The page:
Cornell accurately described the experience of millions of people living with depression who don’t even know it. You look around at your life, you think you should be happy, and you’re not. You’re depressed, and you have no reason to be. If you can’t be happy when everything in life is going well, how can you ever be happy? Maybe you think there’s no point in going on. Or maybe you sabotage your career or your relationships, so at least then you have a reason to be depressed. It doesn’t make sense to you, but I’m here to tell you there’s a reason for it.

Depression can either be clinical or situational. If there is nothing in your situation that can explain your depression, then it must be clinical. There are a number of possibilities, but the most common is that you have a chemically imbalanced brain. I’ve talked before about the time I went without my AD medication for a couple of weeks, and about the depressed voice in my head. When I was off my medication, the depressed voice in my head came back with a vengeance. But as I took my new medication, the voice went away. What this means is that voice in your head that tells you you’re worthless, you’re a waste of space, you’re a burden, you’ll never be happy so why not end it all, no one loves you, God has forsaken you, blah blah blahthat is the voice of a chemically imbalanced brain.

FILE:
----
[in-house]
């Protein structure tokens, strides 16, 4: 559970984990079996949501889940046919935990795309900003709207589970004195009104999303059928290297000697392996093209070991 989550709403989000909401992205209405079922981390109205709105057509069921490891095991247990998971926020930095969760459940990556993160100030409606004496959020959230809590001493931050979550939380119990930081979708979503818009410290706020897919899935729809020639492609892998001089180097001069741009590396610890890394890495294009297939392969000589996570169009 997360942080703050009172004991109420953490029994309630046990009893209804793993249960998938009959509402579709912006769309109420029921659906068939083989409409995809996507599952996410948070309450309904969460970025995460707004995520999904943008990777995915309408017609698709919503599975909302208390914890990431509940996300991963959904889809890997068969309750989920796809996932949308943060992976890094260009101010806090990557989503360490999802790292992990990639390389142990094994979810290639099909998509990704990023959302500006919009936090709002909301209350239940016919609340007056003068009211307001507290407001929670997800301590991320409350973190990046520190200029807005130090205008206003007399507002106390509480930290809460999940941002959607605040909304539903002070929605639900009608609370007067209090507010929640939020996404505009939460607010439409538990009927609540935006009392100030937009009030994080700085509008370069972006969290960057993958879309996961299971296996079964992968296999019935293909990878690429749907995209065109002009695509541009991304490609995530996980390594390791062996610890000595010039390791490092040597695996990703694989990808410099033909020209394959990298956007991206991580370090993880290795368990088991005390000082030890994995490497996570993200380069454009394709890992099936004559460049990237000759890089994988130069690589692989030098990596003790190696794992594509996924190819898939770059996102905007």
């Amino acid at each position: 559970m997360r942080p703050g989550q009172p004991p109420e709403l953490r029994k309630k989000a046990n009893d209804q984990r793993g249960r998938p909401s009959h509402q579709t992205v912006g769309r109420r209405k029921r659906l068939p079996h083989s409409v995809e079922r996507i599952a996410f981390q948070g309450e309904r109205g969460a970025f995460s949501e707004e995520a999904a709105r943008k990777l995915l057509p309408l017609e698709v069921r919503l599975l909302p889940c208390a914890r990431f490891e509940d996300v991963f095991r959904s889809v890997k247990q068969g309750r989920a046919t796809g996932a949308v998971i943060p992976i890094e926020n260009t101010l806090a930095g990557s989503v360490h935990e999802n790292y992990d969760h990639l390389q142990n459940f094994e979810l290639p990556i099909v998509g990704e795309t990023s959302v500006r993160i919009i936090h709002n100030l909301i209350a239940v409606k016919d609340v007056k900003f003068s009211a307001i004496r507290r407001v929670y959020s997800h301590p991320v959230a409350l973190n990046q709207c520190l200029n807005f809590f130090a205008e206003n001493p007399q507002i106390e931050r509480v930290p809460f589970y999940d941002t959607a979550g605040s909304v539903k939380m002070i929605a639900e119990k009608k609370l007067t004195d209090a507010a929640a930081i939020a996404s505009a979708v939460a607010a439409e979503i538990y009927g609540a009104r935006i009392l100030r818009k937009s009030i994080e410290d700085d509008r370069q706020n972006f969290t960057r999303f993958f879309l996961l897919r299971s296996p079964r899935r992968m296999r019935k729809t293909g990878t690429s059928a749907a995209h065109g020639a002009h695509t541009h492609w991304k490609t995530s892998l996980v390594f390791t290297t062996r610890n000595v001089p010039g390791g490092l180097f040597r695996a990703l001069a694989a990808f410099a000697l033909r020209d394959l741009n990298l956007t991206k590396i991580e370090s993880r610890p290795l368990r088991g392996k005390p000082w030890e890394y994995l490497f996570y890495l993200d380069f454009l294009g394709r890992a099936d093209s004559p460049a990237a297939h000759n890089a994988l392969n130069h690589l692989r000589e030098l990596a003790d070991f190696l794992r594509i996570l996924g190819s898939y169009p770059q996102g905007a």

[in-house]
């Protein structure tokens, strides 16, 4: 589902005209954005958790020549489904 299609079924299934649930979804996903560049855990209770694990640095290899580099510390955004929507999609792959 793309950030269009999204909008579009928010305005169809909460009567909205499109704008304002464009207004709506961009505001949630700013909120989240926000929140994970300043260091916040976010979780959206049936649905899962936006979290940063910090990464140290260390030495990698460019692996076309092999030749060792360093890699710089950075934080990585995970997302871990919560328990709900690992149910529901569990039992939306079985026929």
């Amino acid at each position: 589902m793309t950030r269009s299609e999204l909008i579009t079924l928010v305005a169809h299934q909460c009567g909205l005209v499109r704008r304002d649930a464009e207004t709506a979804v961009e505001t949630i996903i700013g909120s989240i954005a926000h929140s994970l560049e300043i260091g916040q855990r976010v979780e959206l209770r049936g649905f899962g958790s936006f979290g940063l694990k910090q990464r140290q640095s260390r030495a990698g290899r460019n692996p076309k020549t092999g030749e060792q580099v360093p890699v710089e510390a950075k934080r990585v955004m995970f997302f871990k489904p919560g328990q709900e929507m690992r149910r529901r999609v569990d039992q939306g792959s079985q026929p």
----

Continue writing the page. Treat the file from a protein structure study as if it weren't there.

This is nothing to be ashamed of. Some people are born with a heart murmur. You were born with something like a “brain murmur.” It’s not your fault, any more than the person with the heart murmur. Clinical depression, like all mental illness, needs to be treated like a medical condition.

The shock of my life

I’ve known this for a number of years. Seventeen years ago, I was diagnosed with clinical depression. Before that, there had been times in my life I knew I was depressed. But I had always thought it was temporary. There were times in my life when I thought I was happy. But even then, people sometimes asked why I was sad, or even worse, why I was angry. When I found out about clinical depression, this finally made sense. I might feel happy, but chemically, my brain was still depressed. There was this underlying sadness people sometimes picked up.

It didn’t feel like depression, I guess because it was normal to me. It was the way I had always felt. The thing is, when I was diagnosed, I wouldn’t have said I felt depressed. At the urging of my mother and sister, I got myself tested anyway. The results?